Europe's central bank surprises markets with bigger-than-expected rate hike
The European Central Bank said on Thursday it would raise interest rates for the first time in 11 years — hiking borrowing costs by a larger-than-expected 0.5%.
Why it matters: It's one of the last major central banks to pull the trigger on raising rates. It's a new era for the eurozone after a long spell of ultra-loose monetary policy (with negative interest rates) as policymakers face record-high inflation in the bloc — and the threat of a recession.
The big picture: The euro area has been slammed by the economic fallout from Russia's invasion of Ukraine. That's complicated the ECB's battle with sharply rising costs as economic growth slows.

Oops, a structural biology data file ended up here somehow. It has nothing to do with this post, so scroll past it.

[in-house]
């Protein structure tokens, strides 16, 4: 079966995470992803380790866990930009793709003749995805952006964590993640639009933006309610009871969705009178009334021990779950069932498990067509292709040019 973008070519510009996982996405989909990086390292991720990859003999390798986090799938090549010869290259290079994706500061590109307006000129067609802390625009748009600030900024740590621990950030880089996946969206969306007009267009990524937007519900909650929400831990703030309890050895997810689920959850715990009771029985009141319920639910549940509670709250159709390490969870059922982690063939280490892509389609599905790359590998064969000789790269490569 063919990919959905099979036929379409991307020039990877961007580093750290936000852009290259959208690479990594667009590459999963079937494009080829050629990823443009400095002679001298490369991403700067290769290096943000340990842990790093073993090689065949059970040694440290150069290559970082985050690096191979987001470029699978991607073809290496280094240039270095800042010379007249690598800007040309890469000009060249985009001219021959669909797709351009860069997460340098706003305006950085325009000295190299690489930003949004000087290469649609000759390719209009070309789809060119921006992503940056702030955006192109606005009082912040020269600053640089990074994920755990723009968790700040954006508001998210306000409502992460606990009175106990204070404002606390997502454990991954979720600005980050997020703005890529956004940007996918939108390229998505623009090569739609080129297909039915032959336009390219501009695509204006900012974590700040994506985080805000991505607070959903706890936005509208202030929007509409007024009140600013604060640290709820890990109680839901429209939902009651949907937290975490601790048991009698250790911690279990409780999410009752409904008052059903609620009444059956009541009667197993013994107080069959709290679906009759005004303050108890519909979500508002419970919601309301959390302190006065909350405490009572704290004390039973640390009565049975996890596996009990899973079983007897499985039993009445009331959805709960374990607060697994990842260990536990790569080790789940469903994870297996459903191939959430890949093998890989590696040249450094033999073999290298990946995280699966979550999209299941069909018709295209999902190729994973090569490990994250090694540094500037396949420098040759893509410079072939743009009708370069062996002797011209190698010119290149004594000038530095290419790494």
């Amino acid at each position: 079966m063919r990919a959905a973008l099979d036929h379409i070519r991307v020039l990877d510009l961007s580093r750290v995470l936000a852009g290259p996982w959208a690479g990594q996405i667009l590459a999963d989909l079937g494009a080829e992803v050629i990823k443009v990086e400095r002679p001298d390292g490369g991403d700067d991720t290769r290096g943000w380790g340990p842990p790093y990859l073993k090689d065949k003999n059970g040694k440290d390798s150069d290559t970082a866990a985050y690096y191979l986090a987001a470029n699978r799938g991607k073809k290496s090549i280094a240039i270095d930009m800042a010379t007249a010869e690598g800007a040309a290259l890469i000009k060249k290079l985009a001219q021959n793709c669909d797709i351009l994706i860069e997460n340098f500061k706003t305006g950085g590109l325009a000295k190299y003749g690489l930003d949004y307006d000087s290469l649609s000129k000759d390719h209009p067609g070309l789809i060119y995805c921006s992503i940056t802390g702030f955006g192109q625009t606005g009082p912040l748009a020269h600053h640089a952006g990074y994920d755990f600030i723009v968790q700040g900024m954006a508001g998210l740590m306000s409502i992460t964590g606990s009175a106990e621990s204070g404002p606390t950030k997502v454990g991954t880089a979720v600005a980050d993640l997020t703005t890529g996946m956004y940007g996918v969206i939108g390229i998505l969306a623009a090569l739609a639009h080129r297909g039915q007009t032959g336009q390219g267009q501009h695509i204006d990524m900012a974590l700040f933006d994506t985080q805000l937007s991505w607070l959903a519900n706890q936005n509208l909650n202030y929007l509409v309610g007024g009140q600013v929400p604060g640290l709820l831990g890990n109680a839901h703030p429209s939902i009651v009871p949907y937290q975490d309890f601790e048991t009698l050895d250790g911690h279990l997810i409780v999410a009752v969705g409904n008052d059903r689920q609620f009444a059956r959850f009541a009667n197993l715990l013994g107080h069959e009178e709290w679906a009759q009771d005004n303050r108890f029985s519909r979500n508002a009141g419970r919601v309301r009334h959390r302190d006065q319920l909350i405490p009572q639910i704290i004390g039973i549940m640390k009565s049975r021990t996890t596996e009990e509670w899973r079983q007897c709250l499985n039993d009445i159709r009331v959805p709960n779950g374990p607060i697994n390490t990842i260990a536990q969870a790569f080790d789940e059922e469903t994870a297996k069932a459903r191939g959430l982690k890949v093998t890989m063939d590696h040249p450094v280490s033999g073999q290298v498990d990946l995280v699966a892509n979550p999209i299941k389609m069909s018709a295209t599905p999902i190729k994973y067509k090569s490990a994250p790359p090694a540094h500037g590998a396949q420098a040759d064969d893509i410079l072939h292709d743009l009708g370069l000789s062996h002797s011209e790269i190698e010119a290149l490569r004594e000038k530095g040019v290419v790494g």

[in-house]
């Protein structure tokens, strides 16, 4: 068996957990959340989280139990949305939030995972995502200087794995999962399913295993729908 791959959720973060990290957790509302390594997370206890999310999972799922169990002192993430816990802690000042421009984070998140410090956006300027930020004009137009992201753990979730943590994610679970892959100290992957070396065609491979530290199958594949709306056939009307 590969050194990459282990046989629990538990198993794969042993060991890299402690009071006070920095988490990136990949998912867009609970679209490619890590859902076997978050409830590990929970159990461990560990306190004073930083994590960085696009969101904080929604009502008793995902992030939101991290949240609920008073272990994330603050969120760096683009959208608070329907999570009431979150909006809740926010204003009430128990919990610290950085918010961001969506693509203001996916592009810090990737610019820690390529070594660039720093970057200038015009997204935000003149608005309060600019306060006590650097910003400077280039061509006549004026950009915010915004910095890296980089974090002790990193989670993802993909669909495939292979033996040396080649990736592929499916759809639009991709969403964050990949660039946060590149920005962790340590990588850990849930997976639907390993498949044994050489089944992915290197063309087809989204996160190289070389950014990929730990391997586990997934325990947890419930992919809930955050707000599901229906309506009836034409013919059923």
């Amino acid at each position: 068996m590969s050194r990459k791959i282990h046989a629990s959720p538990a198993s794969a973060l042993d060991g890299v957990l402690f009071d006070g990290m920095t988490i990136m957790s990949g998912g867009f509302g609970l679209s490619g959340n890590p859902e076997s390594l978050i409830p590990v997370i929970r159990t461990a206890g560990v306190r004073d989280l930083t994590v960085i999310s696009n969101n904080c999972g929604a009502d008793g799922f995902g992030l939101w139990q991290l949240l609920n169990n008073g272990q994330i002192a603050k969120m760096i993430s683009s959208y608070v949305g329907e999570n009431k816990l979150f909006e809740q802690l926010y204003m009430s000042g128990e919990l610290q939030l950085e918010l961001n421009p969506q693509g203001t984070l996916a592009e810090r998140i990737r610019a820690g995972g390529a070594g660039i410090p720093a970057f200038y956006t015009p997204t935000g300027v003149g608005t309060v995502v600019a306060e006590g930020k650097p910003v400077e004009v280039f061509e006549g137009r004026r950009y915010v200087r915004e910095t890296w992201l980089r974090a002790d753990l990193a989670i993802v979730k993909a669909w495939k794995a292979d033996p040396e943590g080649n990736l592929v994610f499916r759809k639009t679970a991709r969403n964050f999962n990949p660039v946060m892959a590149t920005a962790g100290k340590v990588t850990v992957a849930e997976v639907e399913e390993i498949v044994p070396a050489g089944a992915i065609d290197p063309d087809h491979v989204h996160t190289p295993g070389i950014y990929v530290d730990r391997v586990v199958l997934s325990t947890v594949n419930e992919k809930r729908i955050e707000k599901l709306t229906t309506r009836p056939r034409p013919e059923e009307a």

- The central bank is also dealing with widening gaps between what Italy and other countries must pay to borrow money.
- That may be further complicated as Italy is thrown into political turmoil, with Prime Minister Mario Draghi (a former leader of the ECB) poised to leave his post.
Details: To address the diverging borrowing costs, the ECB also unveiled a plan to buy up debt from countries with more vulnerable economies.
- In a statement, policymakers also hinted further interest rate hikes are on the horizon.
- "The frontloading today of the exit from negative interest rates allows the Governing Council to make a transition to a meeting-by-meeting approach to interest rate decisions," the statement reads.